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Opponent Preview: Colorado Offense

Washington v Colorado Photo by Dustin Bradford/Getty Images

The PAC-12 is undoubtedly having a down year (again) in 2021, with Oregon and Utah sitting alone at the top tier, with ASU, UCLA, Oregon State, and Wazzu filling out the middle and a sea of teams fighting to not be the worst, Colorado included. Despite some improved play in the final weeks of the season, the Buffalo offense continues to be not just the worst in the PAC-12, but one of the worst in the nation.

Of the 130 FBS teams, Colorado currently ranks 128th in total offense, gaining a measly 267.4 yards and two touchdowns per game. Sophomore Jarek Broussard (5’9”, 185 lbs) has kept the rushing attack respectable averaging 4.7 yards on 142 carries, while junior Alex Fontenot (6’0”, 205 lbs) has carved out a role as a short-yardage redzone weapon with five touchdowns on 86 carries. It’s the passing game, led by redshirt freshman Brendon Lewis (6’2”, 225 lbs) that has struggled to keep the Buffaloes more competitive. Ranking 11th out of 12 active PAC-12 quarterbacks with a QBR of 46.00, Lewis’s lack of experience has been a clear hindrance at times this season, but the future looks bright behind the young gunslinger who has 1,456 yards with ten TDs and just three interceptions. Improved play along the offensive line has made his life easier as the season winds to an end, adding to the silver lining seen in Boulder as the season progressed.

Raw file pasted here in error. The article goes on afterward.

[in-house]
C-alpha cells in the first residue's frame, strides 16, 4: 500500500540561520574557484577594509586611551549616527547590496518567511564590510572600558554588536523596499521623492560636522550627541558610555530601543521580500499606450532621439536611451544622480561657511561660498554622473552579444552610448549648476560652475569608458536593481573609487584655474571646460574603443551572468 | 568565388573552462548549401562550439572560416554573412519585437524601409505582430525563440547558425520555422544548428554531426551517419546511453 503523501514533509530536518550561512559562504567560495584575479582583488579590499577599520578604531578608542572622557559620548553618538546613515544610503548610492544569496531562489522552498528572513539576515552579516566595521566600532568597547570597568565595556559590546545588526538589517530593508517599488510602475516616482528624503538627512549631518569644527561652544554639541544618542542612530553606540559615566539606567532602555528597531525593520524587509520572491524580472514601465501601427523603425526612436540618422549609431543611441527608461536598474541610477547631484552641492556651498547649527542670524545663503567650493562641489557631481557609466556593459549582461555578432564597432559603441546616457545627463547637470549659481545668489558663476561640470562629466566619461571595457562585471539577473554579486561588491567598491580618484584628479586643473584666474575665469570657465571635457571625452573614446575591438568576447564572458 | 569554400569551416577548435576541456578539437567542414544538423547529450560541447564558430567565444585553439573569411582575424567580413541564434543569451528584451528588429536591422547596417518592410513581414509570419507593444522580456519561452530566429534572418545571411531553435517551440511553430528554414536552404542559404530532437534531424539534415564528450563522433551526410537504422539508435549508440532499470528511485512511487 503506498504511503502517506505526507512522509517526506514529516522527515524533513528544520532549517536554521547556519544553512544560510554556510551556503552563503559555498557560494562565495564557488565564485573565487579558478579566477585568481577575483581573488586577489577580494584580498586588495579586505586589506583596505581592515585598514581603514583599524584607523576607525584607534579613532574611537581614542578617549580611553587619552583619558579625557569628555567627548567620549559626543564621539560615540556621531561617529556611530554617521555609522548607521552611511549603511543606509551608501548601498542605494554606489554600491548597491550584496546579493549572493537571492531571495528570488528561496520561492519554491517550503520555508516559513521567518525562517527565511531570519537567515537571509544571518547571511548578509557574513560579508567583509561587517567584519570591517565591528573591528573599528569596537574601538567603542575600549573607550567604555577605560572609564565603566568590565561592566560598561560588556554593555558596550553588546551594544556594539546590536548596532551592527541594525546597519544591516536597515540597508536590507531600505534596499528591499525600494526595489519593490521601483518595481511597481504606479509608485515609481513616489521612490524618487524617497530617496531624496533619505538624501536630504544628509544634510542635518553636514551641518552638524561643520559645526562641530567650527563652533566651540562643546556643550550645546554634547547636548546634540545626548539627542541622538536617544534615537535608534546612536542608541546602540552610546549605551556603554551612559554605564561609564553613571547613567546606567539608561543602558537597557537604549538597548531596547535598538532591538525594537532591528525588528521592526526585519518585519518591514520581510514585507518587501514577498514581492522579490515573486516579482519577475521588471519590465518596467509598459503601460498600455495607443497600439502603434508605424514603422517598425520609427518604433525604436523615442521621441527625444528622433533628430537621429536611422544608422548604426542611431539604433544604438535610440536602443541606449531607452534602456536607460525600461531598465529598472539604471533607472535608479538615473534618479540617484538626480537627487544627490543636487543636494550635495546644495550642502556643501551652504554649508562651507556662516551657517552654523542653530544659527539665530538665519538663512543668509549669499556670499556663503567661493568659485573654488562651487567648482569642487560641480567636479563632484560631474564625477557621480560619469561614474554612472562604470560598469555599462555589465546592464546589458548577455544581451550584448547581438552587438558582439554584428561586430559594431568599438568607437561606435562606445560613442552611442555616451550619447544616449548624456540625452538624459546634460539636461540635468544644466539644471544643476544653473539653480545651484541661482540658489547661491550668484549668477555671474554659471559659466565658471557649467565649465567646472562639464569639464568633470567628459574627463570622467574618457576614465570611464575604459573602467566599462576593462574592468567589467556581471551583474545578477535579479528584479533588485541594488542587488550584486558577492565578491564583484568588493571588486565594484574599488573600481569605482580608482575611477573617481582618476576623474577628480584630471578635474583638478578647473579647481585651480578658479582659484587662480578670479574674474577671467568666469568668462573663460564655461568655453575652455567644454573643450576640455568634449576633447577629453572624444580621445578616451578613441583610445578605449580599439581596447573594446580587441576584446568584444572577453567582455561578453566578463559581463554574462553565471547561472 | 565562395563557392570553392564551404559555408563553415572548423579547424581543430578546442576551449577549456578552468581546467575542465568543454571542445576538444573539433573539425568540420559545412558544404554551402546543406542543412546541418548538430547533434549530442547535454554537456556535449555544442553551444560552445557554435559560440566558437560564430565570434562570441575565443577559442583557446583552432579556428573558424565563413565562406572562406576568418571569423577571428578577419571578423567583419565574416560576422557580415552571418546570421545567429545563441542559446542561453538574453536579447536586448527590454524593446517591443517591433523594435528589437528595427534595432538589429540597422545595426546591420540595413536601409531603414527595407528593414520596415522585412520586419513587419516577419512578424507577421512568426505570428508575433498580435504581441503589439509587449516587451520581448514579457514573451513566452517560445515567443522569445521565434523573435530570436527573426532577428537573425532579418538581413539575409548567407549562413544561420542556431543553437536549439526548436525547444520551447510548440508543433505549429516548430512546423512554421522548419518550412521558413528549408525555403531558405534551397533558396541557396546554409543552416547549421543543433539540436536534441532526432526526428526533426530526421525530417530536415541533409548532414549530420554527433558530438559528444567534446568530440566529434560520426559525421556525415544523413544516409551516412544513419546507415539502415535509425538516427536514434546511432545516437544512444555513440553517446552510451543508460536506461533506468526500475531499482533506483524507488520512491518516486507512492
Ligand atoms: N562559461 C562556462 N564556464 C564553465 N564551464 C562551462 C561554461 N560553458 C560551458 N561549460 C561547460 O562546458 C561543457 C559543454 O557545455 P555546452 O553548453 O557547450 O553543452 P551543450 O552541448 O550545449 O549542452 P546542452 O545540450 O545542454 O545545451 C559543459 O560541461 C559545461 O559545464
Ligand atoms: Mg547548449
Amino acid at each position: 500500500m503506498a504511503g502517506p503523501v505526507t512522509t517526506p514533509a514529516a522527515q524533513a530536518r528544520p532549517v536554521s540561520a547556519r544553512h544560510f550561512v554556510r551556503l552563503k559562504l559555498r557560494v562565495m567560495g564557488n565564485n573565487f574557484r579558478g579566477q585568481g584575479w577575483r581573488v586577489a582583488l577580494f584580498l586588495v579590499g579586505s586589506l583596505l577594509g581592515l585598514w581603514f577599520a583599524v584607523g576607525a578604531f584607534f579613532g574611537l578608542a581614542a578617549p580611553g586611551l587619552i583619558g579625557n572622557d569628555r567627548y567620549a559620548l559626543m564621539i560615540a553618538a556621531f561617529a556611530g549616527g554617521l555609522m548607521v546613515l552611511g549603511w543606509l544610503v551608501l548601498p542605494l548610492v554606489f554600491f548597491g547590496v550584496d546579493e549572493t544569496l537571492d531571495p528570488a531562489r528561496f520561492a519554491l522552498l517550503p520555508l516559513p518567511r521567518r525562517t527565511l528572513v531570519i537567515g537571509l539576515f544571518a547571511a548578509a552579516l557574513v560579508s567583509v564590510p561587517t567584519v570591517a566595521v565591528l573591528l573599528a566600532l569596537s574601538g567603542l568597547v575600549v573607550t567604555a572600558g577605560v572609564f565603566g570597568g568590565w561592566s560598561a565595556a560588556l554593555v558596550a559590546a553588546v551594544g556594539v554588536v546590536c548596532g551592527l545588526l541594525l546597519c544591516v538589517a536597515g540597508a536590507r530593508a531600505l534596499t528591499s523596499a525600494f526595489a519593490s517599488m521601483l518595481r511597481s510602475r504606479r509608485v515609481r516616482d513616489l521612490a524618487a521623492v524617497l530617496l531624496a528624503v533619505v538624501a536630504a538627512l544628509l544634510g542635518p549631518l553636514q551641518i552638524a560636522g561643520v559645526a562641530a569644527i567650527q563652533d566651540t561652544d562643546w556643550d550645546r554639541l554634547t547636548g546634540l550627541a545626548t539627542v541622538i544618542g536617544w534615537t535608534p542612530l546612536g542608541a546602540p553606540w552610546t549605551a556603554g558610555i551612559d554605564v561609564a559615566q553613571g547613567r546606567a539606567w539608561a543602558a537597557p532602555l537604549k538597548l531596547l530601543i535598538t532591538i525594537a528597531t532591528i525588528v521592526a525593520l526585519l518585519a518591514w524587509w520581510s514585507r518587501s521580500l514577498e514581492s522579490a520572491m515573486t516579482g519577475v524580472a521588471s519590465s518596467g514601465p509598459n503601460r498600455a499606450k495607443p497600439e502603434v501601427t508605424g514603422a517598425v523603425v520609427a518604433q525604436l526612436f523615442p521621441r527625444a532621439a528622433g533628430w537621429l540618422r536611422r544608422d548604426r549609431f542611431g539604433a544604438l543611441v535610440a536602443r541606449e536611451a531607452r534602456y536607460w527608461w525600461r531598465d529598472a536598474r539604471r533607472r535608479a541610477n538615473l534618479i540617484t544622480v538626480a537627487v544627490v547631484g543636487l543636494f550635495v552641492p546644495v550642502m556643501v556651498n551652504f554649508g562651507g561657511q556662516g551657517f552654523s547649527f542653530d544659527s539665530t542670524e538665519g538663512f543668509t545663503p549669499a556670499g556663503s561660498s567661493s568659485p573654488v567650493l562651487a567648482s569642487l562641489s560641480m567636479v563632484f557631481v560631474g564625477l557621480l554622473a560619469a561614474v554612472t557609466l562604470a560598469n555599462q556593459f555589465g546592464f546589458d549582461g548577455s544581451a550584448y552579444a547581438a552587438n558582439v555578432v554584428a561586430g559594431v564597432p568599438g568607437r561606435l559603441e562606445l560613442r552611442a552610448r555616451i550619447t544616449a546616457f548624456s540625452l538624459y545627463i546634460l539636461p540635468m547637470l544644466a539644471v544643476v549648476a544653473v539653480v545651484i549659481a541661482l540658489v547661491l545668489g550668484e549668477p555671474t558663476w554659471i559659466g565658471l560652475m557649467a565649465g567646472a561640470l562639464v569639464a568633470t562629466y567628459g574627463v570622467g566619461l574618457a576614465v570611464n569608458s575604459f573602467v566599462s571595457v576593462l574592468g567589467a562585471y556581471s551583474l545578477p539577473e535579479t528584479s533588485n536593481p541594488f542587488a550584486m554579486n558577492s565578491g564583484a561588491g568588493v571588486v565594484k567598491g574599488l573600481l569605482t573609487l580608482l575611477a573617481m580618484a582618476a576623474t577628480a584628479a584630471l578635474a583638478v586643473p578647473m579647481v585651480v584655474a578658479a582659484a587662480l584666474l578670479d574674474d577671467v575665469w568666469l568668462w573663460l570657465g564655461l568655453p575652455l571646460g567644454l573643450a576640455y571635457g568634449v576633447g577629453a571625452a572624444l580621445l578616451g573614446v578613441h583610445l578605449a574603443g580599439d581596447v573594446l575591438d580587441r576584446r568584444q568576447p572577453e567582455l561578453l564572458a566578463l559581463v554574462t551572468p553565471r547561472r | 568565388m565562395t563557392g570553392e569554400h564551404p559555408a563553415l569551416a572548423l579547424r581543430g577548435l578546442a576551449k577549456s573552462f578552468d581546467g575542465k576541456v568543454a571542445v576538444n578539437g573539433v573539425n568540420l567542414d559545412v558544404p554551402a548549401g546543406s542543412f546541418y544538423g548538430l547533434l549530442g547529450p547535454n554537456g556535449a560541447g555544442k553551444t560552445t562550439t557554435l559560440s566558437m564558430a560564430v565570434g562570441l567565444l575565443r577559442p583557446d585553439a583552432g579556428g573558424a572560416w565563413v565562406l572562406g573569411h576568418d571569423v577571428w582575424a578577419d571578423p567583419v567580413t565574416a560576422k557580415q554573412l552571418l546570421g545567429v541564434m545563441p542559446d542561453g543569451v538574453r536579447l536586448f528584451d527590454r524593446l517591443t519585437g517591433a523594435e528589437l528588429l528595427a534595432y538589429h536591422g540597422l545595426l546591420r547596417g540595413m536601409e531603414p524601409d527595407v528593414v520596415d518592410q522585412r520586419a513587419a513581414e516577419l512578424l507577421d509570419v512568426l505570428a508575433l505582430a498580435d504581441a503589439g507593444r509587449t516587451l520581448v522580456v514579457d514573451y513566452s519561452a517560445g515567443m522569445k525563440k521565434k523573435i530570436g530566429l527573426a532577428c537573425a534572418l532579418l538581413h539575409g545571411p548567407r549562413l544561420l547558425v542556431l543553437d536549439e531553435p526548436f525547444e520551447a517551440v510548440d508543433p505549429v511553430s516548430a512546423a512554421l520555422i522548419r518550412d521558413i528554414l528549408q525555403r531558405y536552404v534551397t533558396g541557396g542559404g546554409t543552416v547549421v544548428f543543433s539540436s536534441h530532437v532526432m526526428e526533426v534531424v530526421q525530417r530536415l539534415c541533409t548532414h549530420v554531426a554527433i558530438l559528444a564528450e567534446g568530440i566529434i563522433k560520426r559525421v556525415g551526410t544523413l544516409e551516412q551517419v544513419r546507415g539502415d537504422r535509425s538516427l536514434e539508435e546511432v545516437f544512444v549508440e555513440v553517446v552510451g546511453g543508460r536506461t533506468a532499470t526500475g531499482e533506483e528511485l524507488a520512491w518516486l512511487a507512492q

With leading receiver Brenden Rice (freshman, 6’3”, 205 lbs), son of NFL great, Jerry Rice out for undisclosed reasons, junior tight end Brady Russell (6’3”, 255) will look to take a larger role as a pass-catcher, after already leading the team with 23 receptions. Russell is four yards shy of Rice’s team-high 299 receiving yards, so the talented tight-end will have a chance to clinch the overall top-receiver honors, a feat that will be harder to claim as Rice matures, assuming Rice has a fraction of the talent his father did in his prime.

Colorado has seemingly been in rebuild mode for over a decade with flashes of success to keep them from total irrelevancy, and with the youth this team has, there’s plenty of reason to believe the Buffaloes will be a much better team in a season or two (assuming the transfer portal doesn’t gut them of the talent they’re grooming in-house), but there isn’t enough clicking offensively just yet to consider this young team a genuine threat on a weekly basis just yet, especially against an offense as elite as Utah’s.